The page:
Editor’s note: The following article was created and uploaded by Inman Wiki user Bob Kelly. It appears on InmanWiki.com, a new online real estate encyclopedia from Inman News.
Editor’s note: The following article was created and uploaded by Inman Wiki user Bob Kelly. It appears on InmanWiki.com, a new online real estate encyclopedia from Inman News. You can find the article and join a discussion about it by clicking here.
Here’s a technique that worked for me last September 2006 to buy a house that was not on the market without commissions on either side of the sale (listing or buyer’s commissions). The tools on Zillow were the key.
First, you have to be familiar with a neighborhood you like where you can expect that the majority of the houses will be attractive to you. This is going to work best with a newer neighborhood, where all the houses are going to be in a similar condition. My target area was the Union Mills neighborhood in Lacey, Washington.
Now we begin with Zillow. Use its search tools to narrow the houses in your target neighborhood by number of bedrooms, square footage (“size” on Zillow), type of house (single-family, condo), price (i.e., the Zillow estimate), etc. In my example, I was looking for a 3+ bedroom, single-family house of 1,900 square feet or more. This gave me a list of about eight houses.
Next, you drill down on the details of each matching property. You may find some other factors that cause you to rule a house out, such as its location on a busy road. For those that still look attractive, on the “Public Facts” section of the “Home Facts” page, click on “Show all home facts.” Look toward the bottom of the page for the parcel number. This is the unique identifying number of this house in the county tax records. You will use this to find out who the owner is.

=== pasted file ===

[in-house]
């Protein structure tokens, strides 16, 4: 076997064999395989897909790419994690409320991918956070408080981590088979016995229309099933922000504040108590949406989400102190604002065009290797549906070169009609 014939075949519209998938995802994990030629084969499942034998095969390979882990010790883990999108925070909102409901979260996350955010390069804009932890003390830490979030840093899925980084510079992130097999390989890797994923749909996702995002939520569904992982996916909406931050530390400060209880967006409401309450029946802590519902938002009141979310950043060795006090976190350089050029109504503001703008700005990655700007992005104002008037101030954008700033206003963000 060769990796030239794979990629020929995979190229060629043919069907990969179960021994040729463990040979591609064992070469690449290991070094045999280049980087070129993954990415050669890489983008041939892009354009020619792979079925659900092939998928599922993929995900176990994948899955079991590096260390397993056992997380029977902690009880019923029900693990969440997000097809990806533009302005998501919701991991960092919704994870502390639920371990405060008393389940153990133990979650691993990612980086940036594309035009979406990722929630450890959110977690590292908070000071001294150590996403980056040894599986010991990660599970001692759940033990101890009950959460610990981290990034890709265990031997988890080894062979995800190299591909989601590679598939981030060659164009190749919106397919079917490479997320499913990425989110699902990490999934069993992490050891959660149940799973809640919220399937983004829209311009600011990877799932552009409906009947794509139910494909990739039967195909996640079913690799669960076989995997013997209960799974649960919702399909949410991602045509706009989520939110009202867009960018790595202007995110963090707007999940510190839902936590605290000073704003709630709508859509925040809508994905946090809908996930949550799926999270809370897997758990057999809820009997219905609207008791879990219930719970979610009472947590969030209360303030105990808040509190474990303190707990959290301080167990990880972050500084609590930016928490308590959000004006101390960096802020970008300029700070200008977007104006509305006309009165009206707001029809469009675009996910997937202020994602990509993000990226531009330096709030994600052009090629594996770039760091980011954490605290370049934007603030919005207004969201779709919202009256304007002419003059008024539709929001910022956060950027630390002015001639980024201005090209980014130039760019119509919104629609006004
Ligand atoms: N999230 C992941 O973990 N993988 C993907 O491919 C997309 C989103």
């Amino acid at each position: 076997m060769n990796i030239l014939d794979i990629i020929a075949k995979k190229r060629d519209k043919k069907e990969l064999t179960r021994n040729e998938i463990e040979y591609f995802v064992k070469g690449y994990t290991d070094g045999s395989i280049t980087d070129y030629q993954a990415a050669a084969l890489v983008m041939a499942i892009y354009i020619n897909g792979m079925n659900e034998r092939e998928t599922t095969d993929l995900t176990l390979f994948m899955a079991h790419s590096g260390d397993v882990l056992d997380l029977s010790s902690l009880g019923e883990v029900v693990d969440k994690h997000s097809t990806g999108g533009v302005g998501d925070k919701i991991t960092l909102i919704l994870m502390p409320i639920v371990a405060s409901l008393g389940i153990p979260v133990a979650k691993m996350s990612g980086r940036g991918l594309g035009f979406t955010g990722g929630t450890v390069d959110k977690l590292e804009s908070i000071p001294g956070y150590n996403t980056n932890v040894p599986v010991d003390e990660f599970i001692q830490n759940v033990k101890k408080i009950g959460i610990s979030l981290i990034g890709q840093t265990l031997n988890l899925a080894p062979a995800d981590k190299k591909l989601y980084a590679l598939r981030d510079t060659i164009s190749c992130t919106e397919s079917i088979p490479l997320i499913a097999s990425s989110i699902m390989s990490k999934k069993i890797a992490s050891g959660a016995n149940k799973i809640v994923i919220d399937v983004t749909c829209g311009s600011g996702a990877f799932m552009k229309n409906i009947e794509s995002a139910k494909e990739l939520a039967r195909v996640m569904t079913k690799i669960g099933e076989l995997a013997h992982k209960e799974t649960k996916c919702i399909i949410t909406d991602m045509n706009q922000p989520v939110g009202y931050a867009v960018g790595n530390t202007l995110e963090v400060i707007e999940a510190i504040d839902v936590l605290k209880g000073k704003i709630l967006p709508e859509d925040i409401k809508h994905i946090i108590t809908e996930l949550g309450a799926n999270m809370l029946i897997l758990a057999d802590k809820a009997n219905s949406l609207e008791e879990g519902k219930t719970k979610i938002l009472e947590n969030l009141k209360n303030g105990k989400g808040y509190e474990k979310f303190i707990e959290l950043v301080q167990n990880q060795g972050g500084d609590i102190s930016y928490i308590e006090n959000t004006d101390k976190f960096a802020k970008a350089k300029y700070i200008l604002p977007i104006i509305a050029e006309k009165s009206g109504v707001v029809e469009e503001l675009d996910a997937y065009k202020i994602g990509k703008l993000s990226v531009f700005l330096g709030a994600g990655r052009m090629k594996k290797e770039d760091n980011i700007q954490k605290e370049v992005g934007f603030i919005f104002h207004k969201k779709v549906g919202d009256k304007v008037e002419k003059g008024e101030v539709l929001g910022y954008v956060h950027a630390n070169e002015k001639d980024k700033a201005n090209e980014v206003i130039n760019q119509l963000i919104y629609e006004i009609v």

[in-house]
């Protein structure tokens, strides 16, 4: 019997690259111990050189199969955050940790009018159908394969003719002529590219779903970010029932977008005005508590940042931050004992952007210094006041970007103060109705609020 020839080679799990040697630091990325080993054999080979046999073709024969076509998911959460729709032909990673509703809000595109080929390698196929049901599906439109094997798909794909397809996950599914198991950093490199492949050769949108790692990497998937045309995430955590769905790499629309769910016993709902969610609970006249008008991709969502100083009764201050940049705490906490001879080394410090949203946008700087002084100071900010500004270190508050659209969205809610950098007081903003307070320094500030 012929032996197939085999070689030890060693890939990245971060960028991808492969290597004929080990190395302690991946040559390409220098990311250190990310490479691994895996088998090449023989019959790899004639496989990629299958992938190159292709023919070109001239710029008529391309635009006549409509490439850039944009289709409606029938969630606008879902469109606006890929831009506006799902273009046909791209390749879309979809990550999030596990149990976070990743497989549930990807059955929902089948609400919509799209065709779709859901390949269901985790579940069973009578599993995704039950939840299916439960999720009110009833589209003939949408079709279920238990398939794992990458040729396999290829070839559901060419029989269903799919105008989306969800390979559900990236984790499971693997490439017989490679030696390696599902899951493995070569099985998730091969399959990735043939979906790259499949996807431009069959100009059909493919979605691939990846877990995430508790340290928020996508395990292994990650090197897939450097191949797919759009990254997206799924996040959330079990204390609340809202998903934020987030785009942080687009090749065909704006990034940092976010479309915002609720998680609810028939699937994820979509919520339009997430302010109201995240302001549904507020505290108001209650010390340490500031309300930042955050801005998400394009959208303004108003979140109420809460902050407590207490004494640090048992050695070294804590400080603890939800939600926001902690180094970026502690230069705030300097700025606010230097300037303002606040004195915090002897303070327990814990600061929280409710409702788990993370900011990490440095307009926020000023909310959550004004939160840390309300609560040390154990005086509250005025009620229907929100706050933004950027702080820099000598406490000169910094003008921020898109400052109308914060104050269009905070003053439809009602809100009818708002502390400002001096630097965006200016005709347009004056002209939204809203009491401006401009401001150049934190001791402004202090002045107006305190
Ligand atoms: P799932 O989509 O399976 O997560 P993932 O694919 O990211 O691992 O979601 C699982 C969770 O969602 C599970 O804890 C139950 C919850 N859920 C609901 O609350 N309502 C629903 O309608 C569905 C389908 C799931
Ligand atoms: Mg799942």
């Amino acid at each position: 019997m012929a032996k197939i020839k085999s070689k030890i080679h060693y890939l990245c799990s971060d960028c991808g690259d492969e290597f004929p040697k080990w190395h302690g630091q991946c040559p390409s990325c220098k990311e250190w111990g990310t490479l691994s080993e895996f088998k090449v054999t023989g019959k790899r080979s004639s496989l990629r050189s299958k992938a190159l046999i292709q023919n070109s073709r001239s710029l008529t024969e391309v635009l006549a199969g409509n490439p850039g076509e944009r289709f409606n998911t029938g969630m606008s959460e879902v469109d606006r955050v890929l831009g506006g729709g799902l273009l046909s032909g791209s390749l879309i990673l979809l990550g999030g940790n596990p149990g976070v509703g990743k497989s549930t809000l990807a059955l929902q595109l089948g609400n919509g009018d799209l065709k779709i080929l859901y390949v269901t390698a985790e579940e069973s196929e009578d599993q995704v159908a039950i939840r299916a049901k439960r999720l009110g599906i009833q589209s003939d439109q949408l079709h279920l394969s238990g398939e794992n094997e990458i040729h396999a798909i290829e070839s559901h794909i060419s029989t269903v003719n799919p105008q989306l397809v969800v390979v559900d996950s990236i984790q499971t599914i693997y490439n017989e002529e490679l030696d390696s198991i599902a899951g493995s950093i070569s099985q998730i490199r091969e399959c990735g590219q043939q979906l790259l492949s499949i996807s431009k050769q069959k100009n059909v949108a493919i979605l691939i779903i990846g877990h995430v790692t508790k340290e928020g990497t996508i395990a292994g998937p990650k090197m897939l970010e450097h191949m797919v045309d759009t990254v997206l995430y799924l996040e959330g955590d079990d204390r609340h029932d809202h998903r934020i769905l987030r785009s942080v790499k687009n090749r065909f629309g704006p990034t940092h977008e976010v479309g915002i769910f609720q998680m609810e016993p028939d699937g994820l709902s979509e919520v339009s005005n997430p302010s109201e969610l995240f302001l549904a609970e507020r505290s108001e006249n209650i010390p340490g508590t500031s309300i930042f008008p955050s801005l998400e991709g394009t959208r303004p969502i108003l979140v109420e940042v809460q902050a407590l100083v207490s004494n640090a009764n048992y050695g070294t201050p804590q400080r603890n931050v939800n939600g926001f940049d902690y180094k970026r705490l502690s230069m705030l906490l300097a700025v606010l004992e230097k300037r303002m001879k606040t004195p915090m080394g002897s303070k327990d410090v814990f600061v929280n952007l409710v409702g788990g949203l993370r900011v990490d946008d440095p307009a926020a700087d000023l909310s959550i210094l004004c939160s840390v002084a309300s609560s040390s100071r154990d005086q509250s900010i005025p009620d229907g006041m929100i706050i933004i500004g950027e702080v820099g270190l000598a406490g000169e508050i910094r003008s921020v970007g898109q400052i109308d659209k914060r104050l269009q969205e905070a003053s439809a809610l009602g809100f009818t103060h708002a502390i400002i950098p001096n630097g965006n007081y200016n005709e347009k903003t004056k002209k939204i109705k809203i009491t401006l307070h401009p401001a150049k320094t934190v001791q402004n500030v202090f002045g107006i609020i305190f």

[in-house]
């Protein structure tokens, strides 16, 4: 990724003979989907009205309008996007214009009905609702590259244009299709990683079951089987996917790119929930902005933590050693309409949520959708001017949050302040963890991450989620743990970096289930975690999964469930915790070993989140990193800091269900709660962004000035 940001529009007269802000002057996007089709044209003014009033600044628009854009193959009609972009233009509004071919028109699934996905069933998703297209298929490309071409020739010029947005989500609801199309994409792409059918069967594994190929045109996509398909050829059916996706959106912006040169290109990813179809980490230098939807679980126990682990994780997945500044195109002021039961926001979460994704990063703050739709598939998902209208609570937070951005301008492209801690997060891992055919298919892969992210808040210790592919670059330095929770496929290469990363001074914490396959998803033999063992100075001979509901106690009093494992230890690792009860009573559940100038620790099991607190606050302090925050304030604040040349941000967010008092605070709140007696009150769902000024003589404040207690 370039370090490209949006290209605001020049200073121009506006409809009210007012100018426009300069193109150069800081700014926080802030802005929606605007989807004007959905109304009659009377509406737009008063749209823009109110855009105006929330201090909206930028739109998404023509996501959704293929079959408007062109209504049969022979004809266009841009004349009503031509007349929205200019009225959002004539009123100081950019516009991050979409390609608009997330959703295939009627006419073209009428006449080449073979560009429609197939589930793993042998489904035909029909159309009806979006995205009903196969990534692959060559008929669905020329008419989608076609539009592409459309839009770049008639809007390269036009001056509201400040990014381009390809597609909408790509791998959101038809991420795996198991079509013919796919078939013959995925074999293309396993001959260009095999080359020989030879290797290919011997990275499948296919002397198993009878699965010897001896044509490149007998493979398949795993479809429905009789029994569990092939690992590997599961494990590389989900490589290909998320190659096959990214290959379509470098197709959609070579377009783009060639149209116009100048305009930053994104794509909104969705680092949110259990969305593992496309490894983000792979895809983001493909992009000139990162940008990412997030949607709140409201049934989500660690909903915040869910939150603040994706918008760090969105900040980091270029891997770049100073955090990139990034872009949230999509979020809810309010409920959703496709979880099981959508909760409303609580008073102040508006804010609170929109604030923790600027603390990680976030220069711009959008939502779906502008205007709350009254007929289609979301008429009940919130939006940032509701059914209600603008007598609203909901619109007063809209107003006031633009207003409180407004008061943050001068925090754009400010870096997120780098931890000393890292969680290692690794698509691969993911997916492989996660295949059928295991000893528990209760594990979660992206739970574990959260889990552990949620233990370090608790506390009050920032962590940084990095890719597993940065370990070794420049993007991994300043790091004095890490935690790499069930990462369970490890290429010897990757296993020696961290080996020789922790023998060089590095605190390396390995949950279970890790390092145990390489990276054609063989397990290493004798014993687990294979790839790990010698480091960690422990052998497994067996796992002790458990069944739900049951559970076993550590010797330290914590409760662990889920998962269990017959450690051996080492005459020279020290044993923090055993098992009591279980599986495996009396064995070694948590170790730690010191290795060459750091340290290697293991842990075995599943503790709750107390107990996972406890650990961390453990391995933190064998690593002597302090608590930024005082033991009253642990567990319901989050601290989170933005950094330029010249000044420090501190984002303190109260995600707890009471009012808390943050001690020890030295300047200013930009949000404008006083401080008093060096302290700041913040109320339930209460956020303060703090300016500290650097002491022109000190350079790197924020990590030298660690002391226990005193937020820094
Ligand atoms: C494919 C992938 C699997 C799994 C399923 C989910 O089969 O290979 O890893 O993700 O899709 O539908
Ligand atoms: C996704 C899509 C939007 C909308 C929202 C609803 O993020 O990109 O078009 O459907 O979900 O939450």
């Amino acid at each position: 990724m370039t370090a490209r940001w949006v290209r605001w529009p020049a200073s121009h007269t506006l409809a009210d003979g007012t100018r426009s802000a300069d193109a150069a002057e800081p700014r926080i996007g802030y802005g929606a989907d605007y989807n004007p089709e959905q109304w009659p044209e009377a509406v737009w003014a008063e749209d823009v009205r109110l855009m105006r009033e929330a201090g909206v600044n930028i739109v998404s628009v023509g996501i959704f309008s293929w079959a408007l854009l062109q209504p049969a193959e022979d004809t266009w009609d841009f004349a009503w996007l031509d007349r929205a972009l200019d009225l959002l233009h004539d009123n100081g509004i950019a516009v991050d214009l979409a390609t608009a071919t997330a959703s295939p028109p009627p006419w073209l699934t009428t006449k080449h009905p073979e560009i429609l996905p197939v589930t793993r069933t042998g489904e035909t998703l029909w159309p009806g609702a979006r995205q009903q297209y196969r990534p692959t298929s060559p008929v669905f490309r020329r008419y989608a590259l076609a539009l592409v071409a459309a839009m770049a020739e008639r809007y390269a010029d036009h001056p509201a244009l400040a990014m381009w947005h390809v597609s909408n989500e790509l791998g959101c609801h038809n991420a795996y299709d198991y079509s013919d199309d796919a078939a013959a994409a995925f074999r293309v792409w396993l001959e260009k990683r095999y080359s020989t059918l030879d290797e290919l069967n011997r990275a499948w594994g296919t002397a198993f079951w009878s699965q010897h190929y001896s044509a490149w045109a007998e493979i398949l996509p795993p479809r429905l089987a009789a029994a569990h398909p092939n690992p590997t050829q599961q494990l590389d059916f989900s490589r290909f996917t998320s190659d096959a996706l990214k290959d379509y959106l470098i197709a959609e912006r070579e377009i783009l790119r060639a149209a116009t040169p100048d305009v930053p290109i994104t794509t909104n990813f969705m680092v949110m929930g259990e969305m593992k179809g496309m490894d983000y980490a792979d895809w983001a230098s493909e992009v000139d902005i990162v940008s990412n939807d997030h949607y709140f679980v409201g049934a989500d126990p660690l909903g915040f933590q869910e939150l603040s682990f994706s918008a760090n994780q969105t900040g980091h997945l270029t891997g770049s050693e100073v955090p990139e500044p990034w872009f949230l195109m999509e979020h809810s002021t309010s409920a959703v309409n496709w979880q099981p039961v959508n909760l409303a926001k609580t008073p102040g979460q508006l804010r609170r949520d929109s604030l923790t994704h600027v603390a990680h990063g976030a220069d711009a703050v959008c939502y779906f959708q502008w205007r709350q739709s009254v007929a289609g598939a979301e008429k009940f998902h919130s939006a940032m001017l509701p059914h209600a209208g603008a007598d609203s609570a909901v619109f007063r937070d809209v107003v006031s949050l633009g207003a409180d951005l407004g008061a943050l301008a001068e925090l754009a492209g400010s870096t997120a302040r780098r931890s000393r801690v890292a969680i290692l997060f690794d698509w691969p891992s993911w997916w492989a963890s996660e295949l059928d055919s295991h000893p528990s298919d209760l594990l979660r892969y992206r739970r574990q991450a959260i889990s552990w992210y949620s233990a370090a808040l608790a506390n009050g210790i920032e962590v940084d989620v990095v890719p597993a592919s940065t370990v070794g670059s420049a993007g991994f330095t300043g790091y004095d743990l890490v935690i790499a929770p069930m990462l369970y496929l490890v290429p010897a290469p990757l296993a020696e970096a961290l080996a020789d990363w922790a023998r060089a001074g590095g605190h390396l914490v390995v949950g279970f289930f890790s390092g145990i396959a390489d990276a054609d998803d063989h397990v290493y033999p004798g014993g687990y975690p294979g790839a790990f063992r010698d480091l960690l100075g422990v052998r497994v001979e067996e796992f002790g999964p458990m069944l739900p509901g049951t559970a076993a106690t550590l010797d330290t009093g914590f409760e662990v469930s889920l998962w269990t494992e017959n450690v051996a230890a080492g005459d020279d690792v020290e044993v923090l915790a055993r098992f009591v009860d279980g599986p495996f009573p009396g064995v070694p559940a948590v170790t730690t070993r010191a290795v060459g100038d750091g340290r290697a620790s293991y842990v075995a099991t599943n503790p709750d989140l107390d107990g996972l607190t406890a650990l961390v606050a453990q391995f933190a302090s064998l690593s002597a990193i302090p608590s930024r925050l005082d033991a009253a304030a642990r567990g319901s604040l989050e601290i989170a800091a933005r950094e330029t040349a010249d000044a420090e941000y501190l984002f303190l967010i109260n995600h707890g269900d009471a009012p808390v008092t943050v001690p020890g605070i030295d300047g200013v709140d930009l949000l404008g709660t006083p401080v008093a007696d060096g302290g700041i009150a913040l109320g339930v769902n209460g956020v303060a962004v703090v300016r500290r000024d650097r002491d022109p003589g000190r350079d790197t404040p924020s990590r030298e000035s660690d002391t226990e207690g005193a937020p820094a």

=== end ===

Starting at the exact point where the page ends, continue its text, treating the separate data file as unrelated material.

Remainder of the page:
The next step depends on your county. At least in Washington state, the three counties that have interested me have all had their tax records available online (King, Snohomish, Thurston). Run a search on Google for “
On the county property search Web site, enter the parcel ID you found on Zillow and locate your property. This will tell you who the owners are, how much they paid for the house, and when they purchased the house. If they purchased very recently, you might remove them from the list.
The next step requires some luck and depends on how large your target property list is. You are trying to find somebody ready to sell their house. I had about eight properties on my list. The Union Mills neighborhood happens to be 90 percent military families (near Fort Lewis and McChord AFB), so there is a lot of turnover. Write a letter to the owners that explains:
- Your interest in purchasing a house in their neighborhood.
- How you found them: via Zillow and public tax records.
- How you might both save money by splitting the real estate commissions.
- Using the Zillow estimate (or perhaps other sources), show them how much money they will make based on the price you know they paid for the house versus a sale where they pay full commissions.
Suggesting the sale price in advance requires some research on your part. You should check the local MLS listings and Craigslist for prices of similar houses. Zillow was a close match for the Union Mills neighborhood at the time, but other people complain that Zillow is 10-20 percent too high or low for their areas.
I got lucky (or I made my luck?). I found a seller who had signed a listing agreement the month before, but backed out without the house coming on the market. They had wavered back and forth between the idea of buying a larger house in the area or moving the wife and kids into an apartment. The husband was going to be posted to Iraq for the third time. My letter made up their minds for them and they seized on the opportunity of a quick sale without commissions.
Contributed by Bob Kelly